I started the habit of daily prayer as a freshman in college, and it was rare for me to miss even a day. But there were times when something would come up that kept me from my devotions. On one occasion, having missed two days in a row, I recognized myself becoming more irritable and impatient. When I resumed my “appointment with Jesus,” I found my outlook and demeanor improved.
Just a coincidence? It’s happened more than once and with other effects, too. What struck me about the first time, though, was that I didn’t feel like my prayer had any effect. In fact, I didn’t feel anything at all when I prayed. It seemed as though I would spend the entire time wrestling with daydreams and distractions. How was it that prayer could have such a positive impact on me when my prayer was so “pathetic”?
At that time in my life, I expected that during a good prayer time I would experience some revelation, emotional high, or closeness to God. It seemed, however, that God wasn’t doing His part, and I was growing more frustrated. Missing those few days of prayer helped me realize that the time I spent with the Lord was not wasted. Something was happening at a deeper, unconscious level. Soon afterward, I stopped judging the quality of my prayer time and focused on being faithful.
Are there other benefits to prayer beside producing peace and joy? Biblical teaching and the experience of the saints repeatedly reinforce how we need to be vigilant in prayer if we are to grow in holiness, peace, joy, and intimacy with God. Prayer helps us recognize sin in our lives, gain self-knowledge, and find direction when faced with decisions. Regular personal devotions can improve our ability to develop and maintain healthy relationships. I have personally experienced all of these.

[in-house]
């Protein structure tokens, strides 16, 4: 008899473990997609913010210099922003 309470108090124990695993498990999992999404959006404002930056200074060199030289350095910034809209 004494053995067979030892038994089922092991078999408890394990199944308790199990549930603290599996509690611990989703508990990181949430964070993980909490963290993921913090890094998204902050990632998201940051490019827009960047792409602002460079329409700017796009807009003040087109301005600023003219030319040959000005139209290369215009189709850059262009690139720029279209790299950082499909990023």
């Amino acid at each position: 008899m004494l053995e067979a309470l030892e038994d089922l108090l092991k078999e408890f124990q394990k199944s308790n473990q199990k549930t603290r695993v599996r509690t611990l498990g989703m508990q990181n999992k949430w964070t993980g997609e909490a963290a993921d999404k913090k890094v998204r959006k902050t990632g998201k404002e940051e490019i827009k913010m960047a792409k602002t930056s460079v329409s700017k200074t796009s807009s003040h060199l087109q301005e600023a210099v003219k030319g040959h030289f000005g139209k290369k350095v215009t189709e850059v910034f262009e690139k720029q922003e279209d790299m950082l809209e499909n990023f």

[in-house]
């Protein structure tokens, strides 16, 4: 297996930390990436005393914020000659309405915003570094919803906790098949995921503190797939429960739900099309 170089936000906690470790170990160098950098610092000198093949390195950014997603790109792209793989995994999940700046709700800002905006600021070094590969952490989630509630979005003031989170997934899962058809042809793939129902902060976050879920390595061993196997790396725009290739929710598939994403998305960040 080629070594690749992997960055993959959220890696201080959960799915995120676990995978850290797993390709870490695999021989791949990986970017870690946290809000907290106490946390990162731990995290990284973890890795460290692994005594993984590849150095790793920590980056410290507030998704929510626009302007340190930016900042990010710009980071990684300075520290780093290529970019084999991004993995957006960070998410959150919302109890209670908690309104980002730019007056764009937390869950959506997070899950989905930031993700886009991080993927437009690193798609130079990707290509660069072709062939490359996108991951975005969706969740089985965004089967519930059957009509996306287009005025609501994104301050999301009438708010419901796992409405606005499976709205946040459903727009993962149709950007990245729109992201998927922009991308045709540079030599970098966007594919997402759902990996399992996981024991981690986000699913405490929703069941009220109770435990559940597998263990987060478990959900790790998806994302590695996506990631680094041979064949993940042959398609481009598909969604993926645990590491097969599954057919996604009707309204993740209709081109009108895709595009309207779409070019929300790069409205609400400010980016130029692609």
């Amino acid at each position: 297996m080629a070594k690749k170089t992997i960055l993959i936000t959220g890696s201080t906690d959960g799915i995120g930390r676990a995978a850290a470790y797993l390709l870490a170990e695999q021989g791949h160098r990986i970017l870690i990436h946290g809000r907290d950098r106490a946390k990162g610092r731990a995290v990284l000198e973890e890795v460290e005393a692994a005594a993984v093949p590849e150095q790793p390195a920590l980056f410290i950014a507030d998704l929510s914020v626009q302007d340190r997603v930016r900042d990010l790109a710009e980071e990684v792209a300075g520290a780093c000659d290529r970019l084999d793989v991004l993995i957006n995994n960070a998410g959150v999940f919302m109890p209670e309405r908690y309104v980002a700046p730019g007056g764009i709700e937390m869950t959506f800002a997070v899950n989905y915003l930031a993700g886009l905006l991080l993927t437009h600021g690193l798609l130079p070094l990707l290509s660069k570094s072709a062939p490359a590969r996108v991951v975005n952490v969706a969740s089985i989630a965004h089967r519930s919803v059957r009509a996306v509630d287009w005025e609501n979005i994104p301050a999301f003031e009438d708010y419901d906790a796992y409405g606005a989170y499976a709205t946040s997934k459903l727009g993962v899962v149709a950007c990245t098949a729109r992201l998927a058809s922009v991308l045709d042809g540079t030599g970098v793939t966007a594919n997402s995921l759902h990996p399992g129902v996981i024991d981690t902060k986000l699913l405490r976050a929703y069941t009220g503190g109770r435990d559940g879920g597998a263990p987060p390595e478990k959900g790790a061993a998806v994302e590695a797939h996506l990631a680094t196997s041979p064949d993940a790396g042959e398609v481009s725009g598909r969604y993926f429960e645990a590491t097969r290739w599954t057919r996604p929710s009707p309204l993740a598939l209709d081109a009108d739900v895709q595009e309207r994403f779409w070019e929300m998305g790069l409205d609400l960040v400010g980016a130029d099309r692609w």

Explaining the Effects of Prayer
Even some atheists can see value in prayer. They would, however, attribute any positive results to a natural cause, like self-quieting and relaxation or providing time for reflection. I believe, however, that the real benefits come supernaturally through God’s grace and the action of the Holy Spirit. Through prayer:
- We open ourselves to the work of the Holy Spirit who is in and with us. (John 14:15-17)
- The Spirit produces fruitful changes within us, including love, joy, peace, patience, kindness, generosity, faithfulness, gentleness, and self-control. (Galatians 5:16-24)
- The Spirit helps us recognize the destructive attitudes and behaviors in our lives that we know as sin. (John 16:8-11)
- We see the truth. (John 16:13)
- We experience life and peace. (Romans 8:6)
- The Spirit shapes and molds us so we can respond to others in the right way. (Galatians 5:25-26)
Even when we don’t know how to pray or what to pray for, the Holy Spirit prays through us (Romans 8:26-27). It seems that the effects of prayer have little to do with us and how we pray, and they have everything to do with God and his action in us. If this is so, is there anything we can or should do to better cooperate with the Holy Spirit? I believe there are.
What NOT to Do
Learning from my missteps, I can suggest two things we shouldn’t do.
First, don’t pray for an effect. This was a mistake I made early in my walk with the Lord. We can’t manipulate God. We need to let go of our expectation of a particular experience or emotional high during prayer. The main purpose of our prayer is to grow in our relationship with God.
Second, don’t place too much emphasis on the method of prayer. God cares more about what’s in our heart than any formula or way of praying. Particular practices and general guidelines for prayer are there to help us be more attentive to God and have nothing to do with how we influence Him.
Be faithful in prayer.
Establish a regular habit or discipline of prayer. God does the work and not us, but we have to show up and open ourselves to His grace.
By solitude, I don’t just mean praying by ourselves. Instead, solitude means giving ourselves to God alone. Even in the midst of a crowded room or a busy schedule, we can offer everything we do and say to God.
Solitude also means being ready to listen to the Spirit.
Adjust your attitude.
God cares about the state of our heart and how we approach Him in prayer. He desires we come to him with:
- A contrite and repentant heart.
But we are not always so sensitive to these and the opposite movements (e.g., pride) within us. Even when we are, change in these areas comes slowly.
Let prayer change your life.
We need to get beyond the tendency to compartmentalize God and just “put in our time.” Instead, be expectant and ready to cooperate with the Spirit when he moves us toward ongoing growth and conversion.
The Healthy Pray-er is part of a series on practices that promote spiritual and psychological health.